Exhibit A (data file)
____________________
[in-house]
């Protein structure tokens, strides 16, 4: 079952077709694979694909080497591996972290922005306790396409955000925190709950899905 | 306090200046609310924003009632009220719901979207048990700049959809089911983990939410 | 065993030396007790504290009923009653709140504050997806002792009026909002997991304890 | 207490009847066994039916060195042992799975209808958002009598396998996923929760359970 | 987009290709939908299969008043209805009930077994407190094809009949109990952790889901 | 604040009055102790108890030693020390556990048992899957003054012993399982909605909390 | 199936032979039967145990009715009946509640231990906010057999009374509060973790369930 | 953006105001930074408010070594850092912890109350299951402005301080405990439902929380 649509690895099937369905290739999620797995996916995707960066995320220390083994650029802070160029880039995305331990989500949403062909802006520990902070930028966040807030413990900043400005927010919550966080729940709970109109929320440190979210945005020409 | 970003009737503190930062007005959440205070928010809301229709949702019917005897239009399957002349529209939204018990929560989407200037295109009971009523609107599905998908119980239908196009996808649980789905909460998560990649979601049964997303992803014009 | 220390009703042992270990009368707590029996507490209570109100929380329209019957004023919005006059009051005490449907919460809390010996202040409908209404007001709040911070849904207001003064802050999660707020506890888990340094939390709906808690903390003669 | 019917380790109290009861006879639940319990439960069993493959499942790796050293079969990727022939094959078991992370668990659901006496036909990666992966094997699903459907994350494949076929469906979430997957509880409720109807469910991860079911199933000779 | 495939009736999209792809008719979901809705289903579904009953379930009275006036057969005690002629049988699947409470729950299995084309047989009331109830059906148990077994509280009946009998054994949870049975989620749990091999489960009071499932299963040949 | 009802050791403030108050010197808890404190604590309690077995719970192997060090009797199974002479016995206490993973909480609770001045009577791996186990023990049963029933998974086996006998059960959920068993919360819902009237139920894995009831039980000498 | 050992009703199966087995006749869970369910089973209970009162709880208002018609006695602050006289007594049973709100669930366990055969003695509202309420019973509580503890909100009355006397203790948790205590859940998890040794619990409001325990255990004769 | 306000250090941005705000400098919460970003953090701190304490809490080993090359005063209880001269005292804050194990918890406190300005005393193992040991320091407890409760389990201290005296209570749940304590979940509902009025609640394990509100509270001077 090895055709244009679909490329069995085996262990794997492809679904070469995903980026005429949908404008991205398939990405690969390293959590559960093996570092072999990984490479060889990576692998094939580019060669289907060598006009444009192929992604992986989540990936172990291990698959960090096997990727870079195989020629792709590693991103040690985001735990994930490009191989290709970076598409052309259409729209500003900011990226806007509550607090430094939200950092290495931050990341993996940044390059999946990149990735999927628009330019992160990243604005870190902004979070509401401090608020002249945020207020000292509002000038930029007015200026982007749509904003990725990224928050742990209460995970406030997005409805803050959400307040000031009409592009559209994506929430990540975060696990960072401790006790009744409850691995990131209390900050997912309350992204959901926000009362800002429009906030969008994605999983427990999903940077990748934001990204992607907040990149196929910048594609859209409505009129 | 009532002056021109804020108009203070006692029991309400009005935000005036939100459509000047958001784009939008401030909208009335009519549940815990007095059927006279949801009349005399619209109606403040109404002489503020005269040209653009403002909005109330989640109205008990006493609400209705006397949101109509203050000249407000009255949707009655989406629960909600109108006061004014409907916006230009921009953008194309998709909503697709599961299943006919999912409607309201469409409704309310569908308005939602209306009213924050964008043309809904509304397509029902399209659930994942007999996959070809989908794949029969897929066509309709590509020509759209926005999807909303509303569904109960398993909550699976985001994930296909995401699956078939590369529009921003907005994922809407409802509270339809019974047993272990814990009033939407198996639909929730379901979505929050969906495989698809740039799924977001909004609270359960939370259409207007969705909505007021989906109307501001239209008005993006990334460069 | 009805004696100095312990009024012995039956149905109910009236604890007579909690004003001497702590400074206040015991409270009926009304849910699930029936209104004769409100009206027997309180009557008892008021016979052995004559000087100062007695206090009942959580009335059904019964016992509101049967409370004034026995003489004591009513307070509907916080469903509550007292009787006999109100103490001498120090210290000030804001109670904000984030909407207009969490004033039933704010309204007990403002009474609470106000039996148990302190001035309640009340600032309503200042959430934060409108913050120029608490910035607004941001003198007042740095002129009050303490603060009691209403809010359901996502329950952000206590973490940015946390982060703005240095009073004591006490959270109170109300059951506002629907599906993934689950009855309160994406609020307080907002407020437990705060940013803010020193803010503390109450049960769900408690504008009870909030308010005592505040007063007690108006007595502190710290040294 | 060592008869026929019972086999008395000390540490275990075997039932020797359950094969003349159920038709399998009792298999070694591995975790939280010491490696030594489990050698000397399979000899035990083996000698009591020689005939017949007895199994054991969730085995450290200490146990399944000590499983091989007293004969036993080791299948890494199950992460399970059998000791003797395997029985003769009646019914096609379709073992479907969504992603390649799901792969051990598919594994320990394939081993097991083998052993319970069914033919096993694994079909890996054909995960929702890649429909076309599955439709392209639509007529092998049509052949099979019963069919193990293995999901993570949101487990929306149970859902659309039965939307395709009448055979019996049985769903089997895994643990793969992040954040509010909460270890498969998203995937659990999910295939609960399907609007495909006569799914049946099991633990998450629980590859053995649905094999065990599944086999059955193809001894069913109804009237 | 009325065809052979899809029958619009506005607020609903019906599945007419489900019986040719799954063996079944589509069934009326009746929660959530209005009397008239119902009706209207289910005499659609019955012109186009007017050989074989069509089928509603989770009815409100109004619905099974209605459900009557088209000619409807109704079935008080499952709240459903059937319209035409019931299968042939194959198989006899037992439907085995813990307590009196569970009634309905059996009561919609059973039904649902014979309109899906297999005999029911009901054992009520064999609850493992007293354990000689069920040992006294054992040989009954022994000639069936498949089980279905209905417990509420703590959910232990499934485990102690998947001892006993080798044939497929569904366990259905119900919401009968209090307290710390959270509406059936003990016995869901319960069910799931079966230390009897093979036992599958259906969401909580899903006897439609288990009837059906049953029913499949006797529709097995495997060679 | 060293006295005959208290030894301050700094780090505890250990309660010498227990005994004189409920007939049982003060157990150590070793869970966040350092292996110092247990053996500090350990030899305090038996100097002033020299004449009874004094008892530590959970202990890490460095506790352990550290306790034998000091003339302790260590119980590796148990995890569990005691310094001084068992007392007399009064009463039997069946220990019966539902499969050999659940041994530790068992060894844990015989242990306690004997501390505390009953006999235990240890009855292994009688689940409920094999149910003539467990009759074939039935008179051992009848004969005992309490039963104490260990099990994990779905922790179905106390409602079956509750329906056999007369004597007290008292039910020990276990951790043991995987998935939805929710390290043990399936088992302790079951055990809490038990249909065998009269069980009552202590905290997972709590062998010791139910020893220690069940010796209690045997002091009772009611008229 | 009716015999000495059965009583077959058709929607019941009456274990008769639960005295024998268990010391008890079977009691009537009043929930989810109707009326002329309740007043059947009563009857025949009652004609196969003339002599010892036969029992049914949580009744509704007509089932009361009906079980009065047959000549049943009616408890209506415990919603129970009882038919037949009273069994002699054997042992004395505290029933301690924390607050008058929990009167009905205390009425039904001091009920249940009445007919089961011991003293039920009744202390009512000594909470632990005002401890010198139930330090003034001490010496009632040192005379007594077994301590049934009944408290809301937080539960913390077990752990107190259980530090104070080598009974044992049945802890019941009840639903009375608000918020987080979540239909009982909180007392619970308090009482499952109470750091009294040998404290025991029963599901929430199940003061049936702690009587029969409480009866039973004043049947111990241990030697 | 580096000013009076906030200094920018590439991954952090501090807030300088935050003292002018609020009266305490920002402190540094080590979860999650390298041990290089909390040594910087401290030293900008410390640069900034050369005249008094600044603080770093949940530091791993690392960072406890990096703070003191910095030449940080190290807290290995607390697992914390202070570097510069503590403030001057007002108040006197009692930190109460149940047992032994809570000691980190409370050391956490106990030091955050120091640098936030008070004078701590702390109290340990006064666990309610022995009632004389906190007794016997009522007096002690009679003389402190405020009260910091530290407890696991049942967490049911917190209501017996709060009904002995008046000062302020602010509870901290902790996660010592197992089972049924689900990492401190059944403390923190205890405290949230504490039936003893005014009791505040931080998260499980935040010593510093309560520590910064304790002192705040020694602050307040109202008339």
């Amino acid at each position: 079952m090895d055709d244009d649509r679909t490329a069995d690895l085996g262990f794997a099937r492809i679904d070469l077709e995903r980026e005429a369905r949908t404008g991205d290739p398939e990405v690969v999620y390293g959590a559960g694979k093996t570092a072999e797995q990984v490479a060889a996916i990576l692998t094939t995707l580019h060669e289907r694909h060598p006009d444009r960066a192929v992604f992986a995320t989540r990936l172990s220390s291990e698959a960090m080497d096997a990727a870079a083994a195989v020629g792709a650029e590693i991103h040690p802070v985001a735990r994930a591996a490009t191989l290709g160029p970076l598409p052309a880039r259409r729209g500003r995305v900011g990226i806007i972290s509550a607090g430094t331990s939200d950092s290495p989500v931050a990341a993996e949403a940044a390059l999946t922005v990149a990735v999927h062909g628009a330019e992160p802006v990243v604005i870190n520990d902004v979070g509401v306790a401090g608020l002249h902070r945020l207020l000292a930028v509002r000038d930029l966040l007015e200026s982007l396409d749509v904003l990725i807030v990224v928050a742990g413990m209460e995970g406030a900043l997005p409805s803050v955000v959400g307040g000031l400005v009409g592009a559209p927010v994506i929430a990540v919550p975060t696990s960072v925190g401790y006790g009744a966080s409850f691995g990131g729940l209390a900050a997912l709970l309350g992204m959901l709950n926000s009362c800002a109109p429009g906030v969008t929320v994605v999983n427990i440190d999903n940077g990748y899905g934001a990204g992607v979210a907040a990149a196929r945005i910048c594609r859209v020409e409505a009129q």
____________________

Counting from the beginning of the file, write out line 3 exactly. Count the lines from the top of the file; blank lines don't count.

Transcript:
């Amino acid at each position: 079952m090895d055709d244009d649509r679909t490329a069995d690895l085996g262990f794997a099937r492809i679904d070469l077709e995903r980026e005429a369905r949908t404008g991205d290739p398939e990405v690969v999620y390293g959590a559960g694979k093996t570092a072999e797995q990984v490479a060889a996916i990576l692998t094939t995707l580019h060669e289907r694909h060598p006009d444009r960066a192929v992604f992986a995320t989540r990936l172990s220390s291990e698959a960090m080497d096997a990727a870079a083994a195989v020629g792709a650029e590693i991103h040690p802070v985001a735990r994930a591996a490009t191989l290709g160029p970076l598409p052309a880039r259409r729209g500003r995305v900011g990226i806007i972290s509550a607090g430094t331990s939200d950092s290495p989500v931050a990341a993996e949403a940044a390059l999946t922005v990149a990735v999927h062909g628009a330019e992160p802006v990243v604005i870190n520990d902004v979070g509401v306790a401090g608020l002249h902070r945020l207020l000292a930028v509002r000038d930029l966040l007015e200026s982007l396409d749509v904003l990725i807030v990224v928050a742990g413990m209460e995970g406030a900043l997005p409805s803050v955000v959400g307040g000031l400005v009409g592009a559209p927010v994506i929430a990540v919550p975060t696990s960072v925190g401790y006790g009744a966080s409850f691995g990131g729940l209390a900050a997912l709970l309350g992204m959901l709950n926000s009362c800002a109109p429009g906030v969008t929320v994605v999983n427990i440190d999903n940077g990748y899905g934001a990204g992607v979210a907040a990149a196929r945005i910048c594609r859209v020409e409505a009129q």